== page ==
Give a man a fish, and you feed him for a day; teach a man to fish, and you feed him for a lifetime. In other words, you can force behavior change or teach it. In many situations, a doctor will get frustrated with the performance of the team and become upset, setting higher expectations or forcing the team to perform through micromanaging. By doing this, the doctor will see an increase in production or collections, but the moment the doctor relaxes or starts to focus on a different part of the practice, the gains disappear.

Curtis Marshall is vice president of marketing at Dental Intel.Curtis Marshall is vice president of marketing at Dental Intel.

In contrast, if you teach the team how to achieve results and explain why, the payout will extend far past expectations.

Importance of measuring

Have you ever made chocolate chip cookies? I took a cooking class in high school, and it took multiple attempts before I learned the importance of measuring correctly. Dr. Wyoming wanted to measure case acceptance. To do so, he asked his hygienist to track two stats during each exam.

She wasn't happy about doing this and even complained, but she begrudgingly continued to track for two weeks before Dr Wyoming gathered all of the information. Just before the results were being revealed to the staff, the hygienist was once again complaining about having to track the stats.

The results uncovered for the whole team why patients were not accepting optimal treatment. What came next shocked the doctor. The hygienist said, "What if we started tracking ..." and listed more stats to track.

What happened? Why did a frustrated team member change her attitude within seconds? Just like when you taste a cookie that has been properly made, you don't care about the hassle of measuring ingredients correctly -- you now care more about the quality of the finished product.


Just like on "The Biggest Loser," you must hold people accountable. The trainers on the show do not force anyone to change: They are there to make specific goals for each individual and follow up with them. Every week, the contestants are weighed in front of their peers and coaches and held accountable for the number on the scale.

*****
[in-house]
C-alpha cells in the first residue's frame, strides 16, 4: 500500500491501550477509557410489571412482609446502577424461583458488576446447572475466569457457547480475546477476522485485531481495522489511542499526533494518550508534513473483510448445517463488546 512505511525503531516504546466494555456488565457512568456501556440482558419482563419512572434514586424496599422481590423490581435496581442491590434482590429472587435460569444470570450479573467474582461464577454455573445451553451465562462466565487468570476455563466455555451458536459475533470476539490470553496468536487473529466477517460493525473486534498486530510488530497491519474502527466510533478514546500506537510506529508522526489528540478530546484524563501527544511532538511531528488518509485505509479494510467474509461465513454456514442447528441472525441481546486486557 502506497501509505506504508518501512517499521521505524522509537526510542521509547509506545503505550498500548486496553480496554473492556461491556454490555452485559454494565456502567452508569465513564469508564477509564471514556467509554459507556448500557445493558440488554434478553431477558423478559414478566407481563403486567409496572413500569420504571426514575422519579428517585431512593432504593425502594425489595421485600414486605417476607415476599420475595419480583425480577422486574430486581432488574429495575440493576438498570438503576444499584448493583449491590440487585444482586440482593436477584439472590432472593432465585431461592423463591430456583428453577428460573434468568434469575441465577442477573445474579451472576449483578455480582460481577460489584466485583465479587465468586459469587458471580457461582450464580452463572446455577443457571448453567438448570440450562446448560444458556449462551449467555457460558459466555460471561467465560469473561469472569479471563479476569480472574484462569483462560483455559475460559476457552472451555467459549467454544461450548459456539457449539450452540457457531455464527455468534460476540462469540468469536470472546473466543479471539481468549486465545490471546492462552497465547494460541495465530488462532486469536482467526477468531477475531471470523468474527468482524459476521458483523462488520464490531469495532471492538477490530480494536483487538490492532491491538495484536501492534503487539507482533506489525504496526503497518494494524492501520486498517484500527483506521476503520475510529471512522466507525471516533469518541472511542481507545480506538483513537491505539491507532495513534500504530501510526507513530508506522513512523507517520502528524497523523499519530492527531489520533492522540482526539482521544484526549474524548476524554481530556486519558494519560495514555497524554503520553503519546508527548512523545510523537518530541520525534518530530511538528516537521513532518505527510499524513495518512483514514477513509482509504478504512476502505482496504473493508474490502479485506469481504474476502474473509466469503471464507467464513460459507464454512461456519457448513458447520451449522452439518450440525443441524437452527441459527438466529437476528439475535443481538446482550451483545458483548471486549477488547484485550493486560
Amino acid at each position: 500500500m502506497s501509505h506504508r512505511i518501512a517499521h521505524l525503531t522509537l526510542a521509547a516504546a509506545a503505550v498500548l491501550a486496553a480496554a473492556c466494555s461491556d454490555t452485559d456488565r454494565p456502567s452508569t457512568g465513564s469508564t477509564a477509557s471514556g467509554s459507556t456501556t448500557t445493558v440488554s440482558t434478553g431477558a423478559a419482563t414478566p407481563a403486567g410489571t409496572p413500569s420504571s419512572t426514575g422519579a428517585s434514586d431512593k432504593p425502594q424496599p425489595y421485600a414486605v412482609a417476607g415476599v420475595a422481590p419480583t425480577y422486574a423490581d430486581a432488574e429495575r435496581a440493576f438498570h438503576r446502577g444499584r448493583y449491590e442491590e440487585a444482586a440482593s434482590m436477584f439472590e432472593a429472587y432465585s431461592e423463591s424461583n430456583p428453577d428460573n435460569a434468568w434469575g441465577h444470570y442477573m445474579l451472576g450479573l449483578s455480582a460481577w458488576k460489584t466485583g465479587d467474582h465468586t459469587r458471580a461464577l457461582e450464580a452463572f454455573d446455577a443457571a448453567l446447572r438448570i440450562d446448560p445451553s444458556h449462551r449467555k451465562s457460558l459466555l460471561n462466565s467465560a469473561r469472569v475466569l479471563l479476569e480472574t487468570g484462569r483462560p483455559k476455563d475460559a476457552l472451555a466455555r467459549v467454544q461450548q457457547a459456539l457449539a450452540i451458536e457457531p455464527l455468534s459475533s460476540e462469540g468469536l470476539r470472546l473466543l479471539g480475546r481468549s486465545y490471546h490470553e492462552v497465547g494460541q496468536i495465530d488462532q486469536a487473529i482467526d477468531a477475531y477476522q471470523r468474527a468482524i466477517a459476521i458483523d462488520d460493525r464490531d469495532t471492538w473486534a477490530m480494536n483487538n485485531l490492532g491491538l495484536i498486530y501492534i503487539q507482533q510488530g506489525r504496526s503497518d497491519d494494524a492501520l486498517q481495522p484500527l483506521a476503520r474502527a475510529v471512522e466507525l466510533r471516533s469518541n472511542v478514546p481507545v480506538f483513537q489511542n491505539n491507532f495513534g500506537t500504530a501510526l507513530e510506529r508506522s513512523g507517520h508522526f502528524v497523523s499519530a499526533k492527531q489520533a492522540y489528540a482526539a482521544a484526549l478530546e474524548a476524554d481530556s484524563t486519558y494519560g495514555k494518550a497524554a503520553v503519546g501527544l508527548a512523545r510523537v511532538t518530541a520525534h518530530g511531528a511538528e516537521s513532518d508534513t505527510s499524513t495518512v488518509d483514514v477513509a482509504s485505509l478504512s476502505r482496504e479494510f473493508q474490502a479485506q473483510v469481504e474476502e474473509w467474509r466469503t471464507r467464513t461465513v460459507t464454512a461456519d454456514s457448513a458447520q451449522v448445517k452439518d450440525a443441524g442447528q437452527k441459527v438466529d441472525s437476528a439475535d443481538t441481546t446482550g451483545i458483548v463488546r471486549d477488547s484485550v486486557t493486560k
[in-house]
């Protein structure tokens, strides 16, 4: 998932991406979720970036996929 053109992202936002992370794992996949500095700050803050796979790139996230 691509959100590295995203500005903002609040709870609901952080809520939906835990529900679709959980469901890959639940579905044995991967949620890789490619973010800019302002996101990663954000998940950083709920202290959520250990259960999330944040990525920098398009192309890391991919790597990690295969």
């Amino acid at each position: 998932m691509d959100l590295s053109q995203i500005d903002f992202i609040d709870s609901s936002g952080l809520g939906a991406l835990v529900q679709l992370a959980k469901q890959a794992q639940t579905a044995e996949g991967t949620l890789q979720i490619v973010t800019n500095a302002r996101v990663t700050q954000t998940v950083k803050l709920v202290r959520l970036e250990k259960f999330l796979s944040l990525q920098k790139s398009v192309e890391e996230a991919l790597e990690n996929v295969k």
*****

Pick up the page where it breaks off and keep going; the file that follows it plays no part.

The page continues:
Likewise, you should have accountability systems in place for both you and your staff. Dr. Wyoming was able to hold the hygienist accountable for tracking stats easily by asking her at the end of each day, "Did you track 100% today?" The hygienist knew that Dr. Wyoming would be asking at the end of every day. That accountability made it worth tracking the stats every day.

To uncover your practice and to become thinner or stronger, follow the lessons learned from Dr. Wyoming and "The Biggest Loser." Teach, track, and train to see your office become sexy and your personal lifestyle enhanced.

Let's get naked together.

Curtis Marshall serves as the vice president of marketing at Dental Intel. If you would like your practice to be in the next Naked Dentist column and have your practice undressed, contact him at or 801-380-7070.

The comments and observations expressed herein do not necessarily reflect the opinions of, nor should they be construed as an endorsement or admonishment of any particular idea, vendor, or organization.